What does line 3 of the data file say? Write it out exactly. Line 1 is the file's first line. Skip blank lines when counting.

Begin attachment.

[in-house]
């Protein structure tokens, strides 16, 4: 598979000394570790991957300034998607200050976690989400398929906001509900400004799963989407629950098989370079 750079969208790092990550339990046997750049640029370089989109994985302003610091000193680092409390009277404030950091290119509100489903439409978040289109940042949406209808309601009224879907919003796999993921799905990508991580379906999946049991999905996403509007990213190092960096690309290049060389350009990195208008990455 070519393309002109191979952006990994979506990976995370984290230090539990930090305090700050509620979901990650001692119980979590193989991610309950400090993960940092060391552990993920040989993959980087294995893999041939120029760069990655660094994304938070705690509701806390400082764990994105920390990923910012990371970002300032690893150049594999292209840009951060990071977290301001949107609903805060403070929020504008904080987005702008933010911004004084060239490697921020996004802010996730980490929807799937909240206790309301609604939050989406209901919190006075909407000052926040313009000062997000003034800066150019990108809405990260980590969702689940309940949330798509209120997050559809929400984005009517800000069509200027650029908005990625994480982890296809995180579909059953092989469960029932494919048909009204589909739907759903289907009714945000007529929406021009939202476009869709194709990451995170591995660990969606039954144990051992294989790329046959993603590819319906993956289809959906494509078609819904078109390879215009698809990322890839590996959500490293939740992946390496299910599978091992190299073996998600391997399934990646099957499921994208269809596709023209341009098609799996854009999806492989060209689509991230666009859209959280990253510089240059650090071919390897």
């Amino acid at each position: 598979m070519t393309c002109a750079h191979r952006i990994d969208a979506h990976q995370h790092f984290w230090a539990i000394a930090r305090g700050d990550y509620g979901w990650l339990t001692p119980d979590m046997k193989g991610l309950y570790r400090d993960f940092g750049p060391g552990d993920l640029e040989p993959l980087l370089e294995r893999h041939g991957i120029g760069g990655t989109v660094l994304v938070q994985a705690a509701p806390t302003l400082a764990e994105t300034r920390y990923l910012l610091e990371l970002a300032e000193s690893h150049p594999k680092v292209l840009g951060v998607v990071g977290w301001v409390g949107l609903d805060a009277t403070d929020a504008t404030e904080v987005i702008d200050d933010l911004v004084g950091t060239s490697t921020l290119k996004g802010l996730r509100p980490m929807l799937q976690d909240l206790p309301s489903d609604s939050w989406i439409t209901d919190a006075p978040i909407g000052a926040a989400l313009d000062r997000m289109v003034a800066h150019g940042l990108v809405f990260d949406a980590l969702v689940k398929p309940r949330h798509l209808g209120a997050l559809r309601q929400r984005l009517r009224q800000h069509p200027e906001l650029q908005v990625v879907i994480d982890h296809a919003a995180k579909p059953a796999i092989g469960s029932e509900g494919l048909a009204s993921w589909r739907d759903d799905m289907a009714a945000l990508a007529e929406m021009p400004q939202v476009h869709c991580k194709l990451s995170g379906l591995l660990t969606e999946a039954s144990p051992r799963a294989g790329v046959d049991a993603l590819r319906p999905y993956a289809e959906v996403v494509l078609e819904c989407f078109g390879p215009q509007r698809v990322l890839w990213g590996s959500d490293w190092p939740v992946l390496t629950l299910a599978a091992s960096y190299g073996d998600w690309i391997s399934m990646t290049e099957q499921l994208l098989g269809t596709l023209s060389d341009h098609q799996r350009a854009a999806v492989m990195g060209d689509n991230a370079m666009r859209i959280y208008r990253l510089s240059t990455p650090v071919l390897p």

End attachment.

């Amino acid at each position: 598979m070519t393309c002109a750079h191979r952006i990994d969208a979506h990976q995370h790092f984290w230090a539990i000394a930090r305090g700050d990550y509620g979901w990650l339990t001692p119980d979590m046997k193989g991610l309950y570790r400090d993960f940092g750049p060391g552990d993920l640029e040989p993959l980087l370089e294995r893999h041939g991957i120029g760069g990655t989109v660094l994304v938070q994985a705690a509701p806390t302003l400082a764990e994105t300034r920390y990923l910012l610091e990371l970002a300032e000193s690893h150049p594999k680092v292209l840009g951060v998607v990071g977290w301001v409390g949107l609903d805060a009277t403070d929020a504008t404030e904080v987005i702008d200050d933010l911004v004084g950091t060239s490697t921020l290119k996004g802010l996730r509100p980490m929807l799937q976690d909240l206790p309301s489903d609604s939050w989406i439409t209901d919190a006075p978040i909407g000052a926040a989400l313009d000062r997000m289109v003034a800066h150019g940042l990108v809405f990260d949406a980590l969702v689940k398929p309940r949330h798509l209808g209120a997050l559809r309601q929400r984005l009517r009224q800000h069509p200027e906001l650029q908005v990625v879907i994480d982890h296809a919003a995180k579909p059953a796999i092989g469960s029932e509900g494919l048909a009204s993921w589909r739907d759903d799905m289907a009714a945000l990508a007529e929406m021009p400004q939202v476009h869709c991580k194709l990451s995170g379906l591995l660990t969606e999946a039954s144990p051992r799963a294989g790329v046959d049991a993603l590819r319906p999905y993956a289809e959906v996403v494509l078609e819904c989407f078109g390879p215009q509007r698809v990322l890839w990213g590996s959500d490293w190092p939740v992946l390496t629950l299910a599978a091992s960096y190299g073996d998600w690309i391997s399934m990646t290049e099957q499921l994208l098989g269809t596709l023209s060389d341009h098609q799996r350009a854009a999806v492989m990195g060209d689509n991230a370079m666009r859209i959280y208008r990253l510089s240059t990455p650090v071919l390897p």